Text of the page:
Crossing boundaries : improving communication in cerebral palsy care


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Gulmans, J. (2012) Crossing boundaries : improving communication in cerebral palsy care. thesis.

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Abstract:In the Netherlands, children with cerebral palsy are the largest diagnostic group treated in paediatric rehabilitation, requiring specialized health-, education- and social services of multiple professionals from diverse organizations. To provide ‘integrated care’ in these settings, effective care coordination is essential, though in practice this is challenged by inadequate communication across the child’s care network. In order to improve communication across the integrated care setting of cerebral palsy, the present study aimed to (i) identify experienced gaps in parent-professional and inter-professional communication in three Dutch cerebral palsy care regions; and (ii) obtain insight in the feasibility and usability of an ‘eHealth’-application as a potential improvement strategy for the identified gaps in communication in each care region. To identify experienced gaps in communication a mixed method approach attuned to integrated care settings was developed and applied in each care region. Parents primarily experienced gaps in inter-professional communication, ranging from lack of cooperation and patient-centeredness to insufficient information-exchange and consistency of information. Consequently, parents had to take up the role of messenger of information and/ or care coordinator. Involved professionals recognized these gaps and primarily attributed them to capacity problems, lack of interdisciplinary guidelines and a clear definition of roles, tasks and responsibilities. Based on these gaps an asynchronous secure web-based system for parent-professional and inter-professional communication was developed, aimed to increase patient centeredness, facilitate inter-professional contact and enhance network transparency. A 6-month pilot evaluation in each care region showed broad variation in frequency of system use and its experienced added value, which was related to users’ actual consultation needs and the complexity of the child’s care network. The system’s technical feasibility and added value, although more pronounced for parents than professionals, merit further research into its effective implementation for those patients who require frequent consultation across various organizations and settings. In addition, further development of the technology should focus on incorporating advanced consultation options, next to increasing the system’s ease of use and its integration into daily care practice. This requires an interactive process of co-creation with relevant stakeholders, in order to realize a ‘fit-for-all’ service tailored to specific user needs.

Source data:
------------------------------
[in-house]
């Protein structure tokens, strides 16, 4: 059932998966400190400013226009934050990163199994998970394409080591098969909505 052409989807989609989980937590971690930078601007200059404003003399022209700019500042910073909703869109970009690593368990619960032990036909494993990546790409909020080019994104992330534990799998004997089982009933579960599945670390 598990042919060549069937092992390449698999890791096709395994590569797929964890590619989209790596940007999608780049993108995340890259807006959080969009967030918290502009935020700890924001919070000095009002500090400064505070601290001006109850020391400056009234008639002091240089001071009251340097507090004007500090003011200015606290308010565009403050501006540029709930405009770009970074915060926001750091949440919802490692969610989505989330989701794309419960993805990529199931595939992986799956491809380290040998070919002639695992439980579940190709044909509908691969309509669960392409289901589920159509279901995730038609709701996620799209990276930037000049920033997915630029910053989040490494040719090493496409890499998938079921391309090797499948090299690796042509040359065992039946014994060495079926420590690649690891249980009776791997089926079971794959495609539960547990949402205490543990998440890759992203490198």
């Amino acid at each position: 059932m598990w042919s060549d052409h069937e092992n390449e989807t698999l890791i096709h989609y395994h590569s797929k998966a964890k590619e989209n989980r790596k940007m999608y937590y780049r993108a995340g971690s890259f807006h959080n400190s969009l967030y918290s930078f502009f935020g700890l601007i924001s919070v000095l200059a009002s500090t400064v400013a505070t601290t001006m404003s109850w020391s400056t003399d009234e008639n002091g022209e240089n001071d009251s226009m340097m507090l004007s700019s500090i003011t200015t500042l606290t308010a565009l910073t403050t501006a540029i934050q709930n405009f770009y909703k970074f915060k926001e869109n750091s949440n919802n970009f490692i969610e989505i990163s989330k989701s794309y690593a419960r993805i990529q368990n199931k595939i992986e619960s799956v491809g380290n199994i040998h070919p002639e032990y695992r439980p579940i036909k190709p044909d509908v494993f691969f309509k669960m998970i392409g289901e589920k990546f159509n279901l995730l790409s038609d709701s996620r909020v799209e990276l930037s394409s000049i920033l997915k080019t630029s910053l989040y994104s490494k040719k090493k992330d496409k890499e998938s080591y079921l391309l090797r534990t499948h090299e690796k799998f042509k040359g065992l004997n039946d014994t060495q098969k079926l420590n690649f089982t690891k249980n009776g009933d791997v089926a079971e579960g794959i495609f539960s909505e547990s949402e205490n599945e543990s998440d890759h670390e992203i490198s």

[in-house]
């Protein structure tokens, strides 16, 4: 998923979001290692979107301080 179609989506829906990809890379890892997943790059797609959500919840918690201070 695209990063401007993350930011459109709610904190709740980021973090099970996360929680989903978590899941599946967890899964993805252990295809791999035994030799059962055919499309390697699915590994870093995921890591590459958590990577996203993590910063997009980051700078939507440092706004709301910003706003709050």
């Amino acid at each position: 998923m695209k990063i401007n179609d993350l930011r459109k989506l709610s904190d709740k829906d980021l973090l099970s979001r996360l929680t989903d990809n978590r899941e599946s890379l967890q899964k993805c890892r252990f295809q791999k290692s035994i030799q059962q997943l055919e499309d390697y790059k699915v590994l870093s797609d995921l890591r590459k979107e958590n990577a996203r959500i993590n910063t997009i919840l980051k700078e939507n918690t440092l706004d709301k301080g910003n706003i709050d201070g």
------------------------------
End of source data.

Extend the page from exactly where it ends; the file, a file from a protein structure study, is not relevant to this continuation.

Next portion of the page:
Item Type:Thesis
Faculty:
Electrical Engineering, Mathematics and Computer Science (EEMCS)
Management and Governance (SMG)
Link to this item:http://purl.utwente.nl/publications/79704
Official URL:http://dx.doi.org/10.3990/1.9789036533058
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